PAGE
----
Case Study Analysis-Toyota

3795 Words Jun 20th, 2007 16 Pages
Executive Summary

Automobile industry is faster growing industry nowadays than other industry. Industry analysis by Porter 's five forces can be said that threat of new entrants is low due to huge capital and cutting-edge technology. Suppliers are weak because they are spread all over the world and cannot easily forward integrate. Buyers are weak due to low demand for non-consumer goods (automobile) and high switching costs; moreover, buyers are not able to backward integrate. Substitutes are moderately strong due to different and less-expensive transportation facilities. On the other hand, intensity of rivalry is strong because of major players are dominant in the market by nearly same technology and manufacturing processes, suppliers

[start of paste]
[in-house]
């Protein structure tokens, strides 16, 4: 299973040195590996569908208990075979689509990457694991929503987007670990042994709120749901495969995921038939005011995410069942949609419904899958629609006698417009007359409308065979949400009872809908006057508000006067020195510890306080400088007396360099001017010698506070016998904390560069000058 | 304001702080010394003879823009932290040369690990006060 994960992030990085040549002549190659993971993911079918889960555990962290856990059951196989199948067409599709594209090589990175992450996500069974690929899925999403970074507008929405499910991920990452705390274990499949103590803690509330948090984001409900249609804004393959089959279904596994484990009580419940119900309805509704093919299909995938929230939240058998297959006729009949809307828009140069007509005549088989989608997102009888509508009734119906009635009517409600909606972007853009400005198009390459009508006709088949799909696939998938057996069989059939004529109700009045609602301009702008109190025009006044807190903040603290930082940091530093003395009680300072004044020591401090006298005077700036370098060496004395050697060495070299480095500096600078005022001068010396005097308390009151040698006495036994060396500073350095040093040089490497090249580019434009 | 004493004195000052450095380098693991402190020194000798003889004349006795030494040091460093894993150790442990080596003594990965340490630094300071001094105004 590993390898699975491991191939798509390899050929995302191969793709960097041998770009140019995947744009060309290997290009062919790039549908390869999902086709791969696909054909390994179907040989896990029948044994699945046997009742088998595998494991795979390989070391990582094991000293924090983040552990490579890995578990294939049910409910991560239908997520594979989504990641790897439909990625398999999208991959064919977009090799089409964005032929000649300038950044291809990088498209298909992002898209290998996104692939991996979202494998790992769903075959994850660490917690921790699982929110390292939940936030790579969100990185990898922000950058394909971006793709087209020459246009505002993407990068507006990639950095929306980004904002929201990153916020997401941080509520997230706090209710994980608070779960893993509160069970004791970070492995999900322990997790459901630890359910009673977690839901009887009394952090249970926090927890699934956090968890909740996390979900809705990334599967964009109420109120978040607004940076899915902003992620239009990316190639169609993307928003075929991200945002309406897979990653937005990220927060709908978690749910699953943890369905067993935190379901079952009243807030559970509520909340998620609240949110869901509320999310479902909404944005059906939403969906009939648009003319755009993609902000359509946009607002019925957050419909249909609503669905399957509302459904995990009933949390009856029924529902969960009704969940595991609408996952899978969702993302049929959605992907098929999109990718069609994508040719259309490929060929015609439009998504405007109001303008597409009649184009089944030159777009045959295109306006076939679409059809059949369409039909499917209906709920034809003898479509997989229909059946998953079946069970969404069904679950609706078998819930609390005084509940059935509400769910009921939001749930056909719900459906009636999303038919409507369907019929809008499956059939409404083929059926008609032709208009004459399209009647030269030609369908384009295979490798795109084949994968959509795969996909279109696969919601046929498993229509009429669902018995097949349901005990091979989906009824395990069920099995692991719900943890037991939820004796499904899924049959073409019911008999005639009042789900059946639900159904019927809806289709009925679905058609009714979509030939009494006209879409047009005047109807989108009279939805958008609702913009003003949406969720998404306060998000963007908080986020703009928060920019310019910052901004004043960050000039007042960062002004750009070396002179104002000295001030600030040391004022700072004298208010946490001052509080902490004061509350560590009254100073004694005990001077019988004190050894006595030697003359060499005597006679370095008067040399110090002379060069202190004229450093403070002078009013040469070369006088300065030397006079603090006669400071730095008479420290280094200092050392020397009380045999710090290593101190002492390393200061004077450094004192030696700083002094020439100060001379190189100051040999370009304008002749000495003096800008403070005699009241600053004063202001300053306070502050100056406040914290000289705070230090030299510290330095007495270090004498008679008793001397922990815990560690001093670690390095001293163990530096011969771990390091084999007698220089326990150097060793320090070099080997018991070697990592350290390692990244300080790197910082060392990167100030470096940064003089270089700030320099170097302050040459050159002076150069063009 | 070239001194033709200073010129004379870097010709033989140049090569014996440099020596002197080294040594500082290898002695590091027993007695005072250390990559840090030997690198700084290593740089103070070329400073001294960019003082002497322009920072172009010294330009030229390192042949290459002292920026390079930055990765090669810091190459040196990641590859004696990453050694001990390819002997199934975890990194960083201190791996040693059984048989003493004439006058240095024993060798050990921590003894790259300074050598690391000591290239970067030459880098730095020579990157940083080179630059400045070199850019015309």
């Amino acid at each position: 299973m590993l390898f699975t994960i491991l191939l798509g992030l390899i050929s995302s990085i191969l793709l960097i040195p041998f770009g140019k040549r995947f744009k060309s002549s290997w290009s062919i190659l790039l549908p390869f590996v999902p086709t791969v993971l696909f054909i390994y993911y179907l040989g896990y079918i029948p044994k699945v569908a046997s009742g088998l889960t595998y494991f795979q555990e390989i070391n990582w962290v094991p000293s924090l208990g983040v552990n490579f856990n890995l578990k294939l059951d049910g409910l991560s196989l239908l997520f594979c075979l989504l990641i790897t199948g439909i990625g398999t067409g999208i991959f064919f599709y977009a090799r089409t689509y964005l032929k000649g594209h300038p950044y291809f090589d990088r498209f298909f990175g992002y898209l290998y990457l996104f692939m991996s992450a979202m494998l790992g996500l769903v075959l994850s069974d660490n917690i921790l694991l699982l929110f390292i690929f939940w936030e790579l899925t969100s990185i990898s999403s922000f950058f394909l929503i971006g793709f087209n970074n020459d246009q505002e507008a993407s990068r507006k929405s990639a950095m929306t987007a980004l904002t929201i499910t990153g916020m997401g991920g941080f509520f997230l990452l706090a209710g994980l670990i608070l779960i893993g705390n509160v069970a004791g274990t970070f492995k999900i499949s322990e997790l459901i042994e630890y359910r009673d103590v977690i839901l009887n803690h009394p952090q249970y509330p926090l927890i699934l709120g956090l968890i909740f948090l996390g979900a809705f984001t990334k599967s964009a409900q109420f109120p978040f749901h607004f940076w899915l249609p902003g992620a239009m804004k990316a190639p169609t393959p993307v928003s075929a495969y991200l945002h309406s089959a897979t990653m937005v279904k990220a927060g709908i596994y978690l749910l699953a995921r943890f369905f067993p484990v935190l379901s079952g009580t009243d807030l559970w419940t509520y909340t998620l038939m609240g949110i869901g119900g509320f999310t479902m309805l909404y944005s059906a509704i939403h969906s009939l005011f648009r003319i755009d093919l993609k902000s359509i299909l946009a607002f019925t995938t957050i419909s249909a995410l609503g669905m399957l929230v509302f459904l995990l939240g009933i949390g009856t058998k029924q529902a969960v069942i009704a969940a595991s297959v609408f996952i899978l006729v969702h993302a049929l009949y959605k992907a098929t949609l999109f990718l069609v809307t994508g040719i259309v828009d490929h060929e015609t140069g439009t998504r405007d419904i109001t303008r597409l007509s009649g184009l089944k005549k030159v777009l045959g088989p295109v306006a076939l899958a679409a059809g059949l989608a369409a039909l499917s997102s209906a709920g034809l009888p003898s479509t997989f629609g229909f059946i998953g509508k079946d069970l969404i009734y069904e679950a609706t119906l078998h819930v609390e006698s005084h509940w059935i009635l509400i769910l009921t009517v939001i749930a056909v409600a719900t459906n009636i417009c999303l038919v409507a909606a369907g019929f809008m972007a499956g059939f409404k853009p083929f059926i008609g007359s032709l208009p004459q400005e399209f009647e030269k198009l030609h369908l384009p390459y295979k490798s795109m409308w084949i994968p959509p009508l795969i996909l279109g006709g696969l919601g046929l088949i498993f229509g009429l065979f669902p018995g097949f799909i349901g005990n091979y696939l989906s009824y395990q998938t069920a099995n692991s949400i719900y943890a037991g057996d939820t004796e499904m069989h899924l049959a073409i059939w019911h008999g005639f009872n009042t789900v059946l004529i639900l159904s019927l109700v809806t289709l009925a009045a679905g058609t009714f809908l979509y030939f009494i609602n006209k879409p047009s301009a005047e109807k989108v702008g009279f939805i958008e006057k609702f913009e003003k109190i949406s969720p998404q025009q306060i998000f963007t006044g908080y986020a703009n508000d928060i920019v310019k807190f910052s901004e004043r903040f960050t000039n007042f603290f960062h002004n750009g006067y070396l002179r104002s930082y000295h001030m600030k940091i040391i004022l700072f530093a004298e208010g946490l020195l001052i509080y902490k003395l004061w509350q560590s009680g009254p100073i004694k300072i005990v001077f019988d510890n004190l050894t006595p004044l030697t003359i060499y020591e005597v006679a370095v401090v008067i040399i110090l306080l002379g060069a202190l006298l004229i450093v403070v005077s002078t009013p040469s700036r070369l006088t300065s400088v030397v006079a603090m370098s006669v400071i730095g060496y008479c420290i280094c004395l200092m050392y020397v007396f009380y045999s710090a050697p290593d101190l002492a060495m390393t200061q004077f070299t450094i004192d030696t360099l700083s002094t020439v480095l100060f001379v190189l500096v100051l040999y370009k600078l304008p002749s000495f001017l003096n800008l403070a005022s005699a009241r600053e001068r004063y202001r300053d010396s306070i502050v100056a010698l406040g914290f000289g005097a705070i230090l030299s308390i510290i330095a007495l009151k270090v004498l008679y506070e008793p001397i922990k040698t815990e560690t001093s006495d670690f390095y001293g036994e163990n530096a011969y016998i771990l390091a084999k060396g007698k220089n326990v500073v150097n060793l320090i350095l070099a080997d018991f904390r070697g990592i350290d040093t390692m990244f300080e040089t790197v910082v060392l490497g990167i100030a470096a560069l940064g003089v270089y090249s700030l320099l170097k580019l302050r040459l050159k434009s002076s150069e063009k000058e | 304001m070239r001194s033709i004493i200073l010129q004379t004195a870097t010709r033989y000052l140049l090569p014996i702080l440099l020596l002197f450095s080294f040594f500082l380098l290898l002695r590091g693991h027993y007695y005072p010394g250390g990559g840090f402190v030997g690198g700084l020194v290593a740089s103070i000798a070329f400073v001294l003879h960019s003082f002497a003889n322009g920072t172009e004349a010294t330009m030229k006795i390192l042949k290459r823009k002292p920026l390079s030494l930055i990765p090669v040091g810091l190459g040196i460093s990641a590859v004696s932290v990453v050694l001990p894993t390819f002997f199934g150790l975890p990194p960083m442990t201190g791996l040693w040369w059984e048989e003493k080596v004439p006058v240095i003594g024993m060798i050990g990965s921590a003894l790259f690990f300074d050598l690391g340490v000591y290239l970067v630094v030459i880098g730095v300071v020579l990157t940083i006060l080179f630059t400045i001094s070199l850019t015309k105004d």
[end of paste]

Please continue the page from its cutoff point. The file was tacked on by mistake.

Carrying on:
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Suppliers bargaining power  WEAK
• Automobile manufacturers ' supplier would usually have one major contract  the automobile manufacturer would be able to dominate negotiations.
• Suppliers in this market are often small-medium companies and there are quite a lot of them  Easy for Auto manufacturer to switch
• Switching costs are low because of the size of supplier.
• Most automobile manufacturers able to integrate backward. For example Hyundai has no suppliers of components as it used backward integration and this transition was successful.

Buyers bargaining power  WEAK
• Concentration of buyers is widely dispersed.
• Shear volume of customers means that one individual customer has absolutely no power.
• Forward integration from buyers are low due to heavy capital, resources and skilled labour.
• Buyers demand is growing slowly as car is expensive and it is not consumers goods

Threat of substitutes  STRONG
• There are many substitutes against motorcar. Eg:

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